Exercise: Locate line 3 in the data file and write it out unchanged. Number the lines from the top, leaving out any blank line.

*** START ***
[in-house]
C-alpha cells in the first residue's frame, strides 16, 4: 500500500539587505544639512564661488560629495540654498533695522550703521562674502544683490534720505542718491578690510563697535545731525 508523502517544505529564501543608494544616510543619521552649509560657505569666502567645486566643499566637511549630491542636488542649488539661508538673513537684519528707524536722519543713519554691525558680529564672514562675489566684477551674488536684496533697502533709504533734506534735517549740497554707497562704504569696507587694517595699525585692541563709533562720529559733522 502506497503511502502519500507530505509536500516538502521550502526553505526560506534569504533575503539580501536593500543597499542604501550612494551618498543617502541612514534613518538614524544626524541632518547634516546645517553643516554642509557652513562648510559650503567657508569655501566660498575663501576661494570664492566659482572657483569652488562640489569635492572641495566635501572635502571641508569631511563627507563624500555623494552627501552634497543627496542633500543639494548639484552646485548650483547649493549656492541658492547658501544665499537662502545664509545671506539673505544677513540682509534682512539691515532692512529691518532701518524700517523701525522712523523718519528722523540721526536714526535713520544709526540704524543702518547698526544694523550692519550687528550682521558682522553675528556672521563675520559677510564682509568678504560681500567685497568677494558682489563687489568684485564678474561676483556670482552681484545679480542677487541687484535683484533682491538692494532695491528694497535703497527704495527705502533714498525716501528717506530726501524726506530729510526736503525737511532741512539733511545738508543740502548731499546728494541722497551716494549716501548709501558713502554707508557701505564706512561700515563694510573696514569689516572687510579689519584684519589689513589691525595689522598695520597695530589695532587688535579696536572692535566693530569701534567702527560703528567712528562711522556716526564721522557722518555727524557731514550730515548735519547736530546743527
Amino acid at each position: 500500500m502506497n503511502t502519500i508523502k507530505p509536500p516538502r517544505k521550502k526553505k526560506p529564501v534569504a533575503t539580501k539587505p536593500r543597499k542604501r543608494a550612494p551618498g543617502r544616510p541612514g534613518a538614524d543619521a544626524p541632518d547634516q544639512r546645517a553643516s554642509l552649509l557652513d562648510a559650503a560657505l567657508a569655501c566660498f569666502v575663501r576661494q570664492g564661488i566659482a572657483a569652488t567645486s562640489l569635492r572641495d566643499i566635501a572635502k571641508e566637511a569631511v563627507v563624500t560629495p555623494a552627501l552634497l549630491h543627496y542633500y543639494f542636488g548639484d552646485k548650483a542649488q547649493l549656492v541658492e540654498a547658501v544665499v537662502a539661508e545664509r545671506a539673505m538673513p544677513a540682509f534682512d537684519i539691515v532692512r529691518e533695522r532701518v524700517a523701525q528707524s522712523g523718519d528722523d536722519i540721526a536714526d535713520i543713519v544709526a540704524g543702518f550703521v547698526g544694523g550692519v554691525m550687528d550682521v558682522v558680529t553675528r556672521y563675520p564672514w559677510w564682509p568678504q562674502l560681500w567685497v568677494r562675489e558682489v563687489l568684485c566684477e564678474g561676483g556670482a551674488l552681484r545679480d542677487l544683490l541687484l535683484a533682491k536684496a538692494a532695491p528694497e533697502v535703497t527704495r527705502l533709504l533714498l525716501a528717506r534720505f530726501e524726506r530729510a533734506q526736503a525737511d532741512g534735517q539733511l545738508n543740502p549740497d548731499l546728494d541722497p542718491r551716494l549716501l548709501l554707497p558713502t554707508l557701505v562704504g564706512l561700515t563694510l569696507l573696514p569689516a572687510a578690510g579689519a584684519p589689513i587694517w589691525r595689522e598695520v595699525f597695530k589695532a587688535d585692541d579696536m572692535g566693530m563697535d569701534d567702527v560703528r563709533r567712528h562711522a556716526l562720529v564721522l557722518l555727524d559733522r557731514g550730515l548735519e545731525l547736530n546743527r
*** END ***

Amino acid at each position: 500500500m502506497n503511502t502519500i508523502k507530505p509536500p516538502r517544505k521550502k526553505k526560506p529564501v534569504a533575503t539580501k539587505p536593500r543597499k542604501r543608494a550612494p551618498g543617502r544616510p541612514g534613518a538614524d543619521a544626524p541632518d547634516q544639512r546645517a553643516s554642509l552649509l557652513d562648510a559650503a560657505l567657508a569655501c566660498f569666502v575663501r576661494q570664492g564661488i566659482a572657483a569652488t567645486s562640489l569635492r572641495d566643499i566635501a572635502k571641508e566637511a569631511v563627507v563624500t560629495p555623494a552627501l552634497l549630491h543627496y542633500y543639494f542636488g548639484d552646485k548650483a542649488q547649493l549656492v541658492e540654498a547658501v544665499v537662502a539661508e545664509r545671506a539673505m538673513p544677513a540682509f534682512d537684519i539691515v532692512r529691518e533695522r532701518v524700517a523701525q528707524s522712523g523718519d528722523d536722519i540721526a536714526d535713520i543713519v544709526a540704524g543702518f550703521v547698526g544694523g550692519v554691525m550687528d550682521v558682522v558680529t553675528r556672521y563675520p564672514w559677510w564682509p568678504q562674502l560681500w567685497v568677494r562675489e558682489v563687489l568684485c566684477e564678474g561676483g556670482a551674488l552681484r545679480d542677487l544683490l541687484l535683484a533682491k536684496a538692494a532695491p528694497e533697502v535703497t527704495r527705502l533709504l533714498l525716501a528717506r534720505f530726501e524726506r530729510a533734506q526736503a525737511d532741512g534735517q539733511l545738508n543740502p549740497d548731499l546728494d541722497p542718491r551716494l549716501l548709501l554707497p558713502t554707508l557701505v562704504g564706512l561700515t563694510l569696507l573696514p569689516a572687510a578690510g579689519a584684519p589689513i587694517w589691525r595689522e598695520v595699525f597695530k589695532a587688535d585692541d579696536m572692535g566693530m563697535d569701534d567702527v560703528r563709533r567712528h562711522a556716526l562720529v564721522l557722518l555727524d559733522r557731514g550730515l548735519e545731525l547736530n546743527r